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As I am working on multi-threaded application (.Net Windows service) with .Net, I need to make sure the following things.

  • I am calling each task (business scenarios) on each different thread with Delegate BeginInvoke patterns. (Which means that a instance method of new object I am calling with each different thread in iteration of loop for 1000 clients)
  • I have one scenario in the application that, for the first time (When my window service starts), I want to set flag somewhere in the application. (May be by C# static fields)
  • I want to make sure that, once the first thread Update the value (of static field), then all other rest of the thread MUST only use the last value which is set by 1st thread.

So, basically, I want to update the value (of C# static field) for the first time only (When my windows service start), and want my all other thread should use the latest value set by first thread.

So, I want to update the value ONLY ONCE, then rest other thread should use only that value.

Would anybody please tell me that How would I achieve this?

Thanks in advance!

share|improve this question
    
set it in static constructor of the class which has the static property. – YK1 May 24 '13 at 9:56

You can use Lazy<T> for this

static Lazy<string> _singleton = new Lazy<string>(() =>
    {
        return new WebClient().DownloadString("http://www.stackoverflow.com");
    }, true);

Second parameter (true) is "isThreadSafe".

Now you can get the value in many threads, many times using _singleton.Value;

share|improve this answer
    
I really like Lazy<T>... it's pretty handy for situations like this. It's not necessary to supply the isThreadSafe parameter. When omitted, Lazy<T> defaults to the safest thread-safety mode. – spender May 23 '13 at 19:16

Why not use this type of singleton. The static constructor is called ONLY once. And since static initializations are part of the static constructor, the initialization is also called only once. The keyword volatile is not required, since the _instance field can not have any other value after construction.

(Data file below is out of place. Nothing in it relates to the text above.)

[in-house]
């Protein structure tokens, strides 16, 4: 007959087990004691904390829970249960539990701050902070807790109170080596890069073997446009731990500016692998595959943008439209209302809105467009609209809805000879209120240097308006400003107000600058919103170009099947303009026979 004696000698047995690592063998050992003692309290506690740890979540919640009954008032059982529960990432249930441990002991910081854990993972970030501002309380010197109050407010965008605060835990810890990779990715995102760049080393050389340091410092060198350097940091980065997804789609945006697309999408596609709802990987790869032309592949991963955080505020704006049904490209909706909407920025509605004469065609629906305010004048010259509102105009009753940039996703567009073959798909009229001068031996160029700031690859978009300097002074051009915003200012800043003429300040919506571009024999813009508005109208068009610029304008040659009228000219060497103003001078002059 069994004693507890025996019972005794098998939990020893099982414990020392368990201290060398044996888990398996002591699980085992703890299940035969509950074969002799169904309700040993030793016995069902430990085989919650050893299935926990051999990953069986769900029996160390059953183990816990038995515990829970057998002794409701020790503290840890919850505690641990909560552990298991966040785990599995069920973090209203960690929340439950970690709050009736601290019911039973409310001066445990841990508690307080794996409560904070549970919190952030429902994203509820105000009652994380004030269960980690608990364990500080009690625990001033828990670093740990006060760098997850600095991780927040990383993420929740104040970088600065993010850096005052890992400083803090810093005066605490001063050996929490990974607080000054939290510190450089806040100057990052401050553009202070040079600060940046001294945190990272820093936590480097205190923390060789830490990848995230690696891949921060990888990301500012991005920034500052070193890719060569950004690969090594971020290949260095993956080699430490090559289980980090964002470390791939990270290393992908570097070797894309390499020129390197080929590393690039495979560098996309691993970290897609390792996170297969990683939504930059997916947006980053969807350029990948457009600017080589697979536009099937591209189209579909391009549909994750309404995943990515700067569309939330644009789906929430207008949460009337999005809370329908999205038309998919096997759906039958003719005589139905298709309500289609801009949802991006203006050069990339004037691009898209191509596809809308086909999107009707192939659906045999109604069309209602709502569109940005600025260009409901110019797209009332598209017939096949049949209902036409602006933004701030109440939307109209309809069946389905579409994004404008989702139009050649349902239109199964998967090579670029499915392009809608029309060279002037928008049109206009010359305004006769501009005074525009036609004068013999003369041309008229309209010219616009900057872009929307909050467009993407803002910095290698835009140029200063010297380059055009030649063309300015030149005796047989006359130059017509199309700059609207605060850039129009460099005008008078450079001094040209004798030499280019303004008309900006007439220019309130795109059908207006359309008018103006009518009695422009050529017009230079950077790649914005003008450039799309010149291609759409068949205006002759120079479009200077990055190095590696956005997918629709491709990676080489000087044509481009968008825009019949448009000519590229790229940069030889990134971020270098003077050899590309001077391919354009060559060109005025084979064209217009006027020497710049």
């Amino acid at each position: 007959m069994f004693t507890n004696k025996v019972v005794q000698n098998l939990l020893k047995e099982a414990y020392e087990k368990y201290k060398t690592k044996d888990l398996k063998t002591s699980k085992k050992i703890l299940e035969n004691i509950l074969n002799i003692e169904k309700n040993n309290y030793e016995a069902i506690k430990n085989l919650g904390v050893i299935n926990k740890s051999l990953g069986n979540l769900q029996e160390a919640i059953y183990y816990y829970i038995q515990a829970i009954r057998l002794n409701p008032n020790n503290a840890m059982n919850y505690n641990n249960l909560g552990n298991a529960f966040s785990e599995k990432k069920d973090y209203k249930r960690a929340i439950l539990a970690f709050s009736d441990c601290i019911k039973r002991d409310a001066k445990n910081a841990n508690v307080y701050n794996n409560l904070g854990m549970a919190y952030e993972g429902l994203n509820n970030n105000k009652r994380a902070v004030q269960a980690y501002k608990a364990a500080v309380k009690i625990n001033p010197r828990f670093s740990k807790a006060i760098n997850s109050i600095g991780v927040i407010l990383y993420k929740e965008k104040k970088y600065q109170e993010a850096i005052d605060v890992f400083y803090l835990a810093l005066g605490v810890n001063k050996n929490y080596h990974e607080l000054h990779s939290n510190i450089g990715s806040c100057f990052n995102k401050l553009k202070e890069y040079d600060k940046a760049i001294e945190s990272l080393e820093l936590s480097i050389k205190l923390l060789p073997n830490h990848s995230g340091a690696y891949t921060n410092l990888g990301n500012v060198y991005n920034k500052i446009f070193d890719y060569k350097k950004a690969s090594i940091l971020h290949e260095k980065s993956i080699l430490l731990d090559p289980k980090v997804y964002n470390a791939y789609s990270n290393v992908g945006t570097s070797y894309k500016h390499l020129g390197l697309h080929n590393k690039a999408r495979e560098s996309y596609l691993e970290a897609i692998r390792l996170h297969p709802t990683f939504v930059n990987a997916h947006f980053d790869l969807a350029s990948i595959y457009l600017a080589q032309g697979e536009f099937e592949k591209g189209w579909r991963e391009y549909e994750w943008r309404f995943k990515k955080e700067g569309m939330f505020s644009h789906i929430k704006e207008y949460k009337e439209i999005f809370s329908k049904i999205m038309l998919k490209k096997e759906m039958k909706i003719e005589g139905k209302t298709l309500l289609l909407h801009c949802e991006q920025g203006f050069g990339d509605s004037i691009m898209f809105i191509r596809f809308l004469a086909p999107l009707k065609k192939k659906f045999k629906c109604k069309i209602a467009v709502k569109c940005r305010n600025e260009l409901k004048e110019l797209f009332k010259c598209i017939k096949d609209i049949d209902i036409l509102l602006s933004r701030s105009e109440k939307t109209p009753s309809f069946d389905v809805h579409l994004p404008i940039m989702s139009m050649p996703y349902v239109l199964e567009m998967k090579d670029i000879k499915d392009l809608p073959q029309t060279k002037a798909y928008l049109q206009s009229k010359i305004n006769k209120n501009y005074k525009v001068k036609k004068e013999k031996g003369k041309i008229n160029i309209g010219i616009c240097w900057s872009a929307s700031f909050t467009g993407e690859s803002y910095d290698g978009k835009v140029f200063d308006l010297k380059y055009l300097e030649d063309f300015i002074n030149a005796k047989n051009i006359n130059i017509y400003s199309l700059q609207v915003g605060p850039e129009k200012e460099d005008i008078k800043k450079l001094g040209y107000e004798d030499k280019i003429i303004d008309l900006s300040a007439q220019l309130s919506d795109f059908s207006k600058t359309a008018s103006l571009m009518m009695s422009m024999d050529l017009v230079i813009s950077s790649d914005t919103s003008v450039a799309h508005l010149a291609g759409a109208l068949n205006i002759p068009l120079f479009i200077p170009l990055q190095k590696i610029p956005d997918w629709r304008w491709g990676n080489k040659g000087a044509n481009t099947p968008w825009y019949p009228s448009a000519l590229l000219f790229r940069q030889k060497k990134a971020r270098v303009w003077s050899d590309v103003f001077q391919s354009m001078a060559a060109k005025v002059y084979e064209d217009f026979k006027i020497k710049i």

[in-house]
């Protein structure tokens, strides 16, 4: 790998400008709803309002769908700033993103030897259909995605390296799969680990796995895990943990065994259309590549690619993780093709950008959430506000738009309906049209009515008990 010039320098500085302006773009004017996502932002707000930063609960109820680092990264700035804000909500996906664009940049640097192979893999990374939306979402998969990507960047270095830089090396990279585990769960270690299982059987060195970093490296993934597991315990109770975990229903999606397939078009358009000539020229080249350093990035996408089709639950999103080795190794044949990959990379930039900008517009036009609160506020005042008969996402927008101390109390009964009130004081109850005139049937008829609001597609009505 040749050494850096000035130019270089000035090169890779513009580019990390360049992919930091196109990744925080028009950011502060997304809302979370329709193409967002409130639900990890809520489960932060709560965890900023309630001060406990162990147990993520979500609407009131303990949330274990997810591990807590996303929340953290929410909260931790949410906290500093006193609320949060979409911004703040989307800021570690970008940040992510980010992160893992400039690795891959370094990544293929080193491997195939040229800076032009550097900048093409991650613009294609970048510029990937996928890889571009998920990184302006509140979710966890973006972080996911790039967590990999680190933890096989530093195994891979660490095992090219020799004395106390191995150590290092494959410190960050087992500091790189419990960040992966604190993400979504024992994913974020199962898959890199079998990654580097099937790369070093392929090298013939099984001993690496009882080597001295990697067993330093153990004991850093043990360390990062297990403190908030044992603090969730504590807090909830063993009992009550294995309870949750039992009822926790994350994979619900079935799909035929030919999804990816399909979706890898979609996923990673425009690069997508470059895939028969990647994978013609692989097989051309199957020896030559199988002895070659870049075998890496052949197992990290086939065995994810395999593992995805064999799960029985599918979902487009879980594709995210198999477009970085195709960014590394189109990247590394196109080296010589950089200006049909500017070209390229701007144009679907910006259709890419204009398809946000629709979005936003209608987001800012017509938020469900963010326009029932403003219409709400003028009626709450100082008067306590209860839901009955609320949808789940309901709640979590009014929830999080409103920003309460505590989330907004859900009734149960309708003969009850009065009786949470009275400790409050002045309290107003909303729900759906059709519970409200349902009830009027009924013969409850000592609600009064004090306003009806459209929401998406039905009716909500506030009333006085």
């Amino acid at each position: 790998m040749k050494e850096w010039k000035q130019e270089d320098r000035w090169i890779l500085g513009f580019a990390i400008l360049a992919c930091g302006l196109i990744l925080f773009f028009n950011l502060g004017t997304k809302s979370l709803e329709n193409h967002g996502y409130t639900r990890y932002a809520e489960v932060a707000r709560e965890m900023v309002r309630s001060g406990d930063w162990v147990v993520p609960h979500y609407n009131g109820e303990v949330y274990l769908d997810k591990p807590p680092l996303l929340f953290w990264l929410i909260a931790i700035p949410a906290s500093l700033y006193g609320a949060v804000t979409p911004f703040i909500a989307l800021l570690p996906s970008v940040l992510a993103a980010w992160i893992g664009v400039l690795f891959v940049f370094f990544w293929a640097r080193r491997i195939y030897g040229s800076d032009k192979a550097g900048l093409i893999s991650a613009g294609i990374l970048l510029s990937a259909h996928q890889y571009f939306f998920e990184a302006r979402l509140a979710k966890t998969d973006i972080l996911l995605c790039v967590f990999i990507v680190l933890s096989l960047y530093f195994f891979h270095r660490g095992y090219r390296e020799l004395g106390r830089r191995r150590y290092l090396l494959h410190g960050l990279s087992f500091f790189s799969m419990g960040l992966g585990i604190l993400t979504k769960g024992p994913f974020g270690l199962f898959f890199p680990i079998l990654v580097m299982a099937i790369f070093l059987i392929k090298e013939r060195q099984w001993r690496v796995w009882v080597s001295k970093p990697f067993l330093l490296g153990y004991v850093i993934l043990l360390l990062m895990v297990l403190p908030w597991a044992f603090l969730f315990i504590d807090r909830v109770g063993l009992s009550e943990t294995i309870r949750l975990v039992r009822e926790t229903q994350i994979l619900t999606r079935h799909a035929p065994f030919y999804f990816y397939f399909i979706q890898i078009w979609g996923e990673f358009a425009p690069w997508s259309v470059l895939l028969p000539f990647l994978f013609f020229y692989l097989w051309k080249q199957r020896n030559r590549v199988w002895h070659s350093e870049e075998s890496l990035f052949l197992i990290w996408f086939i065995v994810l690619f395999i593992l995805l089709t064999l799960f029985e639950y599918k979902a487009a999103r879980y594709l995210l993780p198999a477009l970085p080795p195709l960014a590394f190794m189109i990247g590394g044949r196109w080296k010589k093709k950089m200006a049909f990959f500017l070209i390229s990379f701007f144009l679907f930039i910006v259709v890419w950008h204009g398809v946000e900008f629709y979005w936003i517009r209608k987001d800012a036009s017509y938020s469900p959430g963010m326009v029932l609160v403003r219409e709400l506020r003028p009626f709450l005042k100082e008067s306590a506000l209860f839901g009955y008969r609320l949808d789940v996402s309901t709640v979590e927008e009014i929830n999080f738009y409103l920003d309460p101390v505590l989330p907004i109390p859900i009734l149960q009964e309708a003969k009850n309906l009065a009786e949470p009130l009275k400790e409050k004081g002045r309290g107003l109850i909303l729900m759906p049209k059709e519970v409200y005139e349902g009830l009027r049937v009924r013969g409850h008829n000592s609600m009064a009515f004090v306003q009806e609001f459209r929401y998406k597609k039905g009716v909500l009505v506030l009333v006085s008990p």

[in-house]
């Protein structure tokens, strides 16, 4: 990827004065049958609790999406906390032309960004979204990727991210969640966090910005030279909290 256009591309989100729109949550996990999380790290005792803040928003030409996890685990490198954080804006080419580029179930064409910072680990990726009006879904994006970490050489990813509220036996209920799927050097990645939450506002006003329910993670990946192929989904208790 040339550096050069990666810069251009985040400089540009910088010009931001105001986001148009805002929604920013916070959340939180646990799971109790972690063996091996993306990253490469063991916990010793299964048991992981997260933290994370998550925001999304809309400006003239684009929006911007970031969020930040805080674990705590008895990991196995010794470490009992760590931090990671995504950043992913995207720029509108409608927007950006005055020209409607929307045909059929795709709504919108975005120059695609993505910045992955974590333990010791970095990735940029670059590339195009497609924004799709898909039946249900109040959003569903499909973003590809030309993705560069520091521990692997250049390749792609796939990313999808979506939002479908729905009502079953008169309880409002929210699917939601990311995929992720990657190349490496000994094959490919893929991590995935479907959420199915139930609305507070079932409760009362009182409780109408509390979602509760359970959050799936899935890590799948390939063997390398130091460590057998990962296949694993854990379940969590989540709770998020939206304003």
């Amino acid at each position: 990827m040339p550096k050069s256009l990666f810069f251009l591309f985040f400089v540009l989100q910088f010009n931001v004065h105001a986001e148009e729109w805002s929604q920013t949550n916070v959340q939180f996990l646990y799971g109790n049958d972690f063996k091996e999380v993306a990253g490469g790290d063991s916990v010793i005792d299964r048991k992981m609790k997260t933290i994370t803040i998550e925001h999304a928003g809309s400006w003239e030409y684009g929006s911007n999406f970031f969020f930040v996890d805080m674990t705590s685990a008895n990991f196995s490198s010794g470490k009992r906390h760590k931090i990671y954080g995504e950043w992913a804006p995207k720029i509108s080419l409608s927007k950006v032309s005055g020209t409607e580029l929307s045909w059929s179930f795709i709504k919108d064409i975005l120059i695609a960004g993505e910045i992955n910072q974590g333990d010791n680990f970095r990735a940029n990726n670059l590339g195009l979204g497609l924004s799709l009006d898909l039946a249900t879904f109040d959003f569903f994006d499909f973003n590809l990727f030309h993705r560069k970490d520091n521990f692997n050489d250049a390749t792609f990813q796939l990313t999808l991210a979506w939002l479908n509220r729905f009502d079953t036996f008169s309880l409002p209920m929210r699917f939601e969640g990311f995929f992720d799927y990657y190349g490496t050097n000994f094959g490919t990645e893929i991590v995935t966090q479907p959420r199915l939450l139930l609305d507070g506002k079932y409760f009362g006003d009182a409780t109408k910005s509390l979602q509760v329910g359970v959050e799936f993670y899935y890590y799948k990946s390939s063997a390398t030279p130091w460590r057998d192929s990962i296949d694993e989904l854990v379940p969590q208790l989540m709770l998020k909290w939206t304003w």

public sealed class Singleton
{
    private static Singleton _instance= new Singleton();

    private Singleton() 
    {
    }

    public static Singleton Instance
    {
        get
        {
            return _instance;
        }
    }
}
share|improve this answer

Seem like Threadsafe Singleton will do the job. The below code example use double-check locking

This will ensure you that the creation of the singleton is 1 time and thread safe

public sealed class Singleton
{

   private static volatile Singleton singleton = null;
   private static readonly object singletonLock = new object();

   private Singleton() {//place your code here}

   public static Singleton GetInstance()
   {
       if (singleton == null)
       {
           lock (singletonLock)
           {
               if (singleton == null)
              {
                  singleton = new Singleton();
              }
           }
        }

        return singleton;
   }
}

Edit: Add volatile due to members comment.

share|improve this answer
    
I thought double-check locking was still broken: stackoverflow.com/questions/394898/… – user645280 May 23 '13 at 18:37
    
ebyrob is correct. You might be able to fix this by using the volatile keyword or memory barriers, but it's probably better to avoid double-checked locking all together. – Special Touch May 23 '13 at 18:40
    
You might want to actually return the singleton you created :P – Moo-Juice May 23 '13 at 18:52

As I4V suggested - use Lazy<T> and for simplicity I suggest hide it under a read-only property:

static readonly Lazy<T> t = new Lazy<T>(() => new T());
static public T Value { get { return t.Value; }}
share|improve this answer

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